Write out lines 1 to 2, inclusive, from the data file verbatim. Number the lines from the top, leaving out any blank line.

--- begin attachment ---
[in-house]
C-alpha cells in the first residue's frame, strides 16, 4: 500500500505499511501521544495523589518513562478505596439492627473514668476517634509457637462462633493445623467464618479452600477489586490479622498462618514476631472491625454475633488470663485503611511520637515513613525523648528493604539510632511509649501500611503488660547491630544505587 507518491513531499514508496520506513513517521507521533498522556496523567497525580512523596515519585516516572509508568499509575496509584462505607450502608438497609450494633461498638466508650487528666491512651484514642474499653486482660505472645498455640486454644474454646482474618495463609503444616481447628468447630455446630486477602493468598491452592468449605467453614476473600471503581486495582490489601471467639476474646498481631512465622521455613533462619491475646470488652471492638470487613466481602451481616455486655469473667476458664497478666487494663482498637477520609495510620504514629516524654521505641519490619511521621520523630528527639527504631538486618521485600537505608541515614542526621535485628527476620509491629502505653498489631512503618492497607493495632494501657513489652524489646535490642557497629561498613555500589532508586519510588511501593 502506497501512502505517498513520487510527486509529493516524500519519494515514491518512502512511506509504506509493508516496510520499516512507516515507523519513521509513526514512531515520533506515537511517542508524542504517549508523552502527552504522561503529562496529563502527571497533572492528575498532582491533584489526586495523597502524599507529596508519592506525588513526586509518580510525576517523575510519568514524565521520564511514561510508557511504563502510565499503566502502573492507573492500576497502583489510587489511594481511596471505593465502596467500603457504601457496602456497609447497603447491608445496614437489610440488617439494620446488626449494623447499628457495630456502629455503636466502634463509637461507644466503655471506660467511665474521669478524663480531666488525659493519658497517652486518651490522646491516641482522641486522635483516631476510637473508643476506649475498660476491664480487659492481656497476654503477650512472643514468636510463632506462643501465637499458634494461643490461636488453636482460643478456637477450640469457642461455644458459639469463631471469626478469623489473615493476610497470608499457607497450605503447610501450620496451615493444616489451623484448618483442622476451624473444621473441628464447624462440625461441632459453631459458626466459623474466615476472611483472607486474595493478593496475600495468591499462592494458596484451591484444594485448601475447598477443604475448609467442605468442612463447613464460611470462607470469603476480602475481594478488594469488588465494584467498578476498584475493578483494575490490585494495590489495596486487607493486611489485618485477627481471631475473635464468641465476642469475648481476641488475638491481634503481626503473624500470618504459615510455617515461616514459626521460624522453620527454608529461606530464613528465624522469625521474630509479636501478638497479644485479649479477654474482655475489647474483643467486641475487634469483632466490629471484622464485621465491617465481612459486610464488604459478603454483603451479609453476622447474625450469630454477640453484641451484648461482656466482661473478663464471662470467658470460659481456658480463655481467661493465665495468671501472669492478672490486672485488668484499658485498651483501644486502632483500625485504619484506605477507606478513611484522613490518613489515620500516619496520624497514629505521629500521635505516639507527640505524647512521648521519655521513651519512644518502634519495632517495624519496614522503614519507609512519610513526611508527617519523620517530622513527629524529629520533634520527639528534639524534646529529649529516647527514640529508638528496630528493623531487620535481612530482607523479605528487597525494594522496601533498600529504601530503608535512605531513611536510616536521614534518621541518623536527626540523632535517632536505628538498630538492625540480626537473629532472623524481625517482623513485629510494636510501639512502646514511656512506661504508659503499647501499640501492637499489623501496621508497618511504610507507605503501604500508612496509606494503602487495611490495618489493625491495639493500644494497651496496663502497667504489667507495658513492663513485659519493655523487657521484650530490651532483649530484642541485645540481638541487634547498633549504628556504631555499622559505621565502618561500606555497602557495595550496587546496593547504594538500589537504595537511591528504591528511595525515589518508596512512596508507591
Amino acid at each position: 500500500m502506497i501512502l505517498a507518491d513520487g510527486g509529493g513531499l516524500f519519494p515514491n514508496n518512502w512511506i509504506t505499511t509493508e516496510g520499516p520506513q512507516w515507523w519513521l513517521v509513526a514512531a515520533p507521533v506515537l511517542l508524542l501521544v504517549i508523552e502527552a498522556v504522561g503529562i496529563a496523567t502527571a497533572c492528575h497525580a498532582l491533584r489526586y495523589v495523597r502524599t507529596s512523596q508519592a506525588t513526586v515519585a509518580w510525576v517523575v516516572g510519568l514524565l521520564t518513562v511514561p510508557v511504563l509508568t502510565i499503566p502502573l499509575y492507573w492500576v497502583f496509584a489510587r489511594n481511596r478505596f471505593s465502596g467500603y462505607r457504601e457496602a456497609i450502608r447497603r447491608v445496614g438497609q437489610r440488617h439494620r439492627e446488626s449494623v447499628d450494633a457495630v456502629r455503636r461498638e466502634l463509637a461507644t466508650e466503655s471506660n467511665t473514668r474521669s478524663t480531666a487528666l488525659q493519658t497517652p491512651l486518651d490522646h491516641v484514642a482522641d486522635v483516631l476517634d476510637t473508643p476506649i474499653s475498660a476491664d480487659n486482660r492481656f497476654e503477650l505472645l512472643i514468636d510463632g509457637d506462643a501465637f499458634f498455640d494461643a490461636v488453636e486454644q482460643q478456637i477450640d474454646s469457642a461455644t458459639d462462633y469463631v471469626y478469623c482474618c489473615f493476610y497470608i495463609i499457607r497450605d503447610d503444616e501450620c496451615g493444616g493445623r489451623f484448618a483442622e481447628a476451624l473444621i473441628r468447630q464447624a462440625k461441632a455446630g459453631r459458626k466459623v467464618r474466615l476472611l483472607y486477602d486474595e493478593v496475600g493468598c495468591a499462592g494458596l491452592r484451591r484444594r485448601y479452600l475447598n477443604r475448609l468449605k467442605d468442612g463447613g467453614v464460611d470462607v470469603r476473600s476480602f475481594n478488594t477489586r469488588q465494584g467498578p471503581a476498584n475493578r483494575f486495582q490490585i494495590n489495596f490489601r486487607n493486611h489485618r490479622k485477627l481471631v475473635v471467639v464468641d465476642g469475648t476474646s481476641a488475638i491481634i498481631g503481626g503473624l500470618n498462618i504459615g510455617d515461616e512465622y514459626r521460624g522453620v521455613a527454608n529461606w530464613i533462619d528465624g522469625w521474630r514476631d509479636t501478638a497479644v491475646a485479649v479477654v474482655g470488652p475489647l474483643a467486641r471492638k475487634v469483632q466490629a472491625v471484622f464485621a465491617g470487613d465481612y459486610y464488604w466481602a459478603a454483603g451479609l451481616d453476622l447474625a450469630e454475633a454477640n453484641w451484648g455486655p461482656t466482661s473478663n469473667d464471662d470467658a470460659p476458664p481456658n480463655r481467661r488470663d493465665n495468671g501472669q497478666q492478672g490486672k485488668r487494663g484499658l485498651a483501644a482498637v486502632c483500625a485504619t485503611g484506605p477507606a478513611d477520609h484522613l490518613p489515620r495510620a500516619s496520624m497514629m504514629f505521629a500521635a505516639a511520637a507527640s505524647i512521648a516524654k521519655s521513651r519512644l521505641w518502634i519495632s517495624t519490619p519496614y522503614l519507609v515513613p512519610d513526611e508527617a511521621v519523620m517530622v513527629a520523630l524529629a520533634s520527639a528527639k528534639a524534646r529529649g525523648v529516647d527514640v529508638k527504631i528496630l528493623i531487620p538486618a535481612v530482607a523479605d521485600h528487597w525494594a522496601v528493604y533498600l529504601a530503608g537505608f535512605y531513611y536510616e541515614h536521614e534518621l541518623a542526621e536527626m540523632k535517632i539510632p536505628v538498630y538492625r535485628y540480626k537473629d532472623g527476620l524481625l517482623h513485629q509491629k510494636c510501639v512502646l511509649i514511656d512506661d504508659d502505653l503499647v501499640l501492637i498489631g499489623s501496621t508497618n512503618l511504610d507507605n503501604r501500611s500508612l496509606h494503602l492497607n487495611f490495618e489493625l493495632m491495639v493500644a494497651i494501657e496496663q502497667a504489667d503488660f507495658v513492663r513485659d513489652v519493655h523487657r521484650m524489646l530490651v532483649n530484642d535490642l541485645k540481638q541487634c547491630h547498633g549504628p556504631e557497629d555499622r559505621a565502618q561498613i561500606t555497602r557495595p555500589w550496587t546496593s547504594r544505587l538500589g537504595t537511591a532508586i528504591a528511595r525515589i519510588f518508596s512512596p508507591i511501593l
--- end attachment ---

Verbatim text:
[in-house]
C-alpha cells in the first residue's frame, strides 16, 4: 500500500505499511501521544495523589518513562478505596439492627473514668476517634509457637462462633493445623467464618479452600477489586490479622498462618514476631472491625454475633488470663485503611511520637515513613525523648528493604539510632511509649501500611503488660547491630544505587 507518491513531499514508496520506513513517521507521533498522556496523567497525580512523596515519585516516572509508568499509575496509584462505607450502608438497609450494633461498638466508650487528666491512651484514642474499653486482660505472645498455640486454644474454646482474618495463609503444616481447628468447630455446630486477602493468598491452592468449605467453614476473600471503581486495582490489601471467639476474646498481631512465622521455613533462619491475646470488652471492638470487613466481602451481616455486655469473667476458664497478666487494663482498637477520609495510620504514629516524654521505641519490619511521621520523630528527639527504631538486618521485600537505608541515614542526621535485628527476620509491629502505653498489631512503618492497607493495632494501657513489652524489646535490642557497629561498613555500589532508586519510588511501593 502506497501512502505517498513520487510527486509529493516524500519519494515514491518512502512511506509504506509493508516496510520499516512507516515507523519513521509513526514512531515520533506515537511517542508524542504517549508523552502527552504522561503529562496529563502527571497533572492528575498532582491533584489526586495523597502524599507529596508519592506525588513526586509518580510525576517523575510519568514524565521520564511514561510508557511504563502510565499503566502502573492507573492500576497502583489510587489511594481511596471505593465502596467500603457504601457496602456497609447497603447491608445496614437489610440488617439494620446488626449494623447499628457495630456502629455503636466502634463509637461507644466503655471506660467511665474521669478524663480531666488525659493519658497517652486518651490522646491516641482522641486522635483516631476510637473508643476506649475498660476491664480487659492481656497476654503477650512472643514468636510463632506462643501465637499458634494461643490461636488453636482460643478456637477450640469457642461455644458459639469463631471469626478469623489473615493476610497470608499457607497450605503447610501450620496451615493444616489451623484448618483442622476451624473444621473441628464447624462440625461441632459453631459458626466459623474466615476472611483472607486474595493478593496475600495468591499462592494458596484451591484444594485448601475447598477443604475448609467442605468442612463447613464460611470462607470469603476480602475481594478488594469488588465494584467498578476498584475493578483494575490490585494495590489495596486487607493486611489485618485477627481471631475473635464468641465476642469475648481476641488475638491481634503481626503473624500470618504459615510455617515461616514459626521460624522453620527454608529461606530464613528465624522469625521474630509479636501478638497479644485479649479477654474482655475489647474483643467486641475487634469483632466490629471484622464485621465491617465481612459486610464488604459478603454483603451479609453476622447474625450469630454477640453484641451484648461482656466482661473478663464471662470467658470460659481456658480463655481467661493465665495468671501472669492478672490486672485488668484499658485498651483501644486502632483500625485504619484506605477507606478513611484522613490518613489515620500516619496520624497514629505521629500521635505516639507527640505524647512521648521519655521513651519512644518502634519495632517495624519496614522503614519507609512519610513526611508527617519523620517530622513527629524529629520533634520527639528534639524534646529529649529516647527514640529508638528496630528493623531487620535481612530482607523479605528487597525494594522496601533498600529504601530503608535512605531513611536510616536521614534518621541518623536527626540523632535517632536505628538498630538492625540480626537473629532472623524481625517482623513485629510494636510501639512502646514511656512506661504508659503499647501499640501492637499489623501496621508497618511504610507507605503501604500508612496509606494503602487495611490495618489493625491495639493500644494497651496496663502497667504489667507495658513492663513485659519493655523487657521484650530490651532483649530484642541485645540481638541487634547498633549504628556504631555499622559505621565502618561500606555497602557495595550496587546496593547504594538500589537504595537511591528504591528511595525515589518508596512512596508507591